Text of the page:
Sources revealed to Defense Express that Ukrainian specialists managed to lay their hands on at least one almost intact Shahed-136 kamikaze drone launched by russians on Ukraine. This drone was found after another series of air attacks: it fell to the ground due to malfunction but the impact wasn't enough to trigger the warhead – so the Ukrainian technicians had a rare opportunity to disassemble and study it in detail.
According to the preliminary data, this aerial drone lost control and fell due to engine problems. And the issues with the engine, in turn, happened because the russians simply filled it with substandard fuel, thus it started to fail mid-flight.
Read more: Difference Between Older Shahed-136 and New Batch Revealed by Ukrainian Trophy Researchers
This episode becomes all the more interesting if we consider that just yesterday the British Conflict Armament Research (CAR) group released a report on Shahed drones of their own. The experts in dismantling russian weapons say they managed to gather new evidence that the Shahed-136 is equipped with MD-550 engines of iranian manufacture assembled at Mado in iran. Such engines were used not only in the drones launched in the attacks against Ukrainian infrastructure in 2022–2023 but also in Saudi Arabia in 2019.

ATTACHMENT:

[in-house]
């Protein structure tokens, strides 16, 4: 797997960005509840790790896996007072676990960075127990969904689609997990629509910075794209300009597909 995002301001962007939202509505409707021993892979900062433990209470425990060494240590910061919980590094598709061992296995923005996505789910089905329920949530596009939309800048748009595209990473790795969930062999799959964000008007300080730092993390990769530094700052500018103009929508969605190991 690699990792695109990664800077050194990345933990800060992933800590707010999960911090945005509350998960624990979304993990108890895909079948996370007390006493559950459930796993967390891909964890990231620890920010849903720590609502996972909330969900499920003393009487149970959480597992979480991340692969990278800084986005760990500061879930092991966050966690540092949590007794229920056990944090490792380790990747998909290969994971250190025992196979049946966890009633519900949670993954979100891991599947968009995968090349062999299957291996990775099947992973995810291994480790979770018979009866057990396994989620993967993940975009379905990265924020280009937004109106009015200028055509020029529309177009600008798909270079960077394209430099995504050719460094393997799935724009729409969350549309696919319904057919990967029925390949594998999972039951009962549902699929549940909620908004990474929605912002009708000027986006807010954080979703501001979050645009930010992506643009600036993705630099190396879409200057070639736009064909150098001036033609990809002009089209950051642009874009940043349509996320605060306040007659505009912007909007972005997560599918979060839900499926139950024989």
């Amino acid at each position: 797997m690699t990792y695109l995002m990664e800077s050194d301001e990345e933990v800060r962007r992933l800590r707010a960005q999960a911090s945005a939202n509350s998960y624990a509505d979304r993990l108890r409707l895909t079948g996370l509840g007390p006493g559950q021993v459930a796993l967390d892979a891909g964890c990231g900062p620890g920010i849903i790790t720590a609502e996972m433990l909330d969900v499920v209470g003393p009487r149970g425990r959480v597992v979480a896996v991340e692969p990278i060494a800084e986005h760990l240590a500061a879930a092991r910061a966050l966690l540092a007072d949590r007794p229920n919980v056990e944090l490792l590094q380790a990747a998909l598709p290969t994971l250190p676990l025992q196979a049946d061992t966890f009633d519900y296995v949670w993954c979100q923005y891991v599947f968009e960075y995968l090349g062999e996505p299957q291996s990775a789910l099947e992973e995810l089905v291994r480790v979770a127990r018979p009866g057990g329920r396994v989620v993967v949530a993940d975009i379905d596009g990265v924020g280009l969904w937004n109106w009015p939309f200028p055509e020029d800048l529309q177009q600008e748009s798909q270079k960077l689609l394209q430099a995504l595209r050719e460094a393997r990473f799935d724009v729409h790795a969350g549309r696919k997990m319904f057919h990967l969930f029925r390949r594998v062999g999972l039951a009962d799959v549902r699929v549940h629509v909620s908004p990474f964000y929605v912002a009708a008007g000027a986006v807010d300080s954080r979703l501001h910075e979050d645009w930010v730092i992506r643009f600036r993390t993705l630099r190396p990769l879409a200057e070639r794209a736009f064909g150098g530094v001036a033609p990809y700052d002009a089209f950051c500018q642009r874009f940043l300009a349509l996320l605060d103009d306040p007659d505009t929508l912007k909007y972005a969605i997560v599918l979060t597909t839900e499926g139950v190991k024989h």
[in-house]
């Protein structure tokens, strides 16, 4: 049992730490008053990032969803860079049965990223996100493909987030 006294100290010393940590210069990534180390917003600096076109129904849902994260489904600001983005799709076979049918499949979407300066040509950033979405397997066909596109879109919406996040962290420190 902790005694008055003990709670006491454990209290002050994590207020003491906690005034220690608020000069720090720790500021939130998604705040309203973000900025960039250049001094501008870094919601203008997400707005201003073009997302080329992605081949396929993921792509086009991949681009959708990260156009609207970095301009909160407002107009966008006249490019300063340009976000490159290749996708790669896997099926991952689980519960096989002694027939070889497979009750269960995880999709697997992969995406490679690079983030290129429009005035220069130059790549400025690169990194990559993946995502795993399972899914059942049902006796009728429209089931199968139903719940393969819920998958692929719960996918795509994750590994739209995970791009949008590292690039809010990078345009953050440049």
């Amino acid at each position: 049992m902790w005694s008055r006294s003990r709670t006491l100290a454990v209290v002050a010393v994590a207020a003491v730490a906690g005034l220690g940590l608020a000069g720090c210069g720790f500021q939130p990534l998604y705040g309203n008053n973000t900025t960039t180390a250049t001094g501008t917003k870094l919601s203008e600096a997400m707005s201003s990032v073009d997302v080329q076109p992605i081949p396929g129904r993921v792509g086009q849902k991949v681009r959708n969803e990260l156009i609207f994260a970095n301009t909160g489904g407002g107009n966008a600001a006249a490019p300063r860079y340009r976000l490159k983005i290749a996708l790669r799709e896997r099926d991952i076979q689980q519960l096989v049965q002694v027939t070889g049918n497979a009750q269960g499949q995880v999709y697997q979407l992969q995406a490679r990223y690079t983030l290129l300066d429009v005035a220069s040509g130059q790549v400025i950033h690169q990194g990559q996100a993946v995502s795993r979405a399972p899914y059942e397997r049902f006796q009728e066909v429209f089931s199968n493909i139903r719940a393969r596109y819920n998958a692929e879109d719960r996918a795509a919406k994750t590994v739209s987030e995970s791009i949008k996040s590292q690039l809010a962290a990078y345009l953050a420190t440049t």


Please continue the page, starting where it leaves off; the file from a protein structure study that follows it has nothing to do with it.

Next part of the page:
By the way, the CAR investigation mentions that one of the distinct features of MD-550 engines is the spark plug that was also discovered by the Ukrainian military. This and other findings inside Shahed and ZALA drones were broken down by Defense Express in a dedicated article.
The technology for making MD-550 was stolen by iranians when they captured a Limbach Flugmotoren L-550 aircraft engine of German manufacture in 2006. The MD-550 is in fact a counterfeit copy of the L-550.
If we take a closer look at the features of the original German L-550, we'll see an interesting picture.
The L-550 is a four-cylinder two-stroke aircraft engine that works on gasoline-based aviation fuel that was created in the 1980s specifically for mass production and wide use in ultralight aviation or unmanned aerial vehicles. The German L-550 has proven itself as the best in its class but it required very meticulous maintenance.
The possibility that iranians could go out of their way and make it simpler is unlikely – here we explained why by using an analogy with missile technologies.
Based on the fact an L-550 costs USD 12,000 to 17,000 in the open world market, the iranian copy cannot be significantly cheaper, for at least the sanction regime that puts an additional financial toll on all procurement operations.
That makes the earlier suggestions that a Shahed-136 costs around $20,000 or less per unit doubtful as it would be unreasonable if the engine alone made up such a big portion of the total price.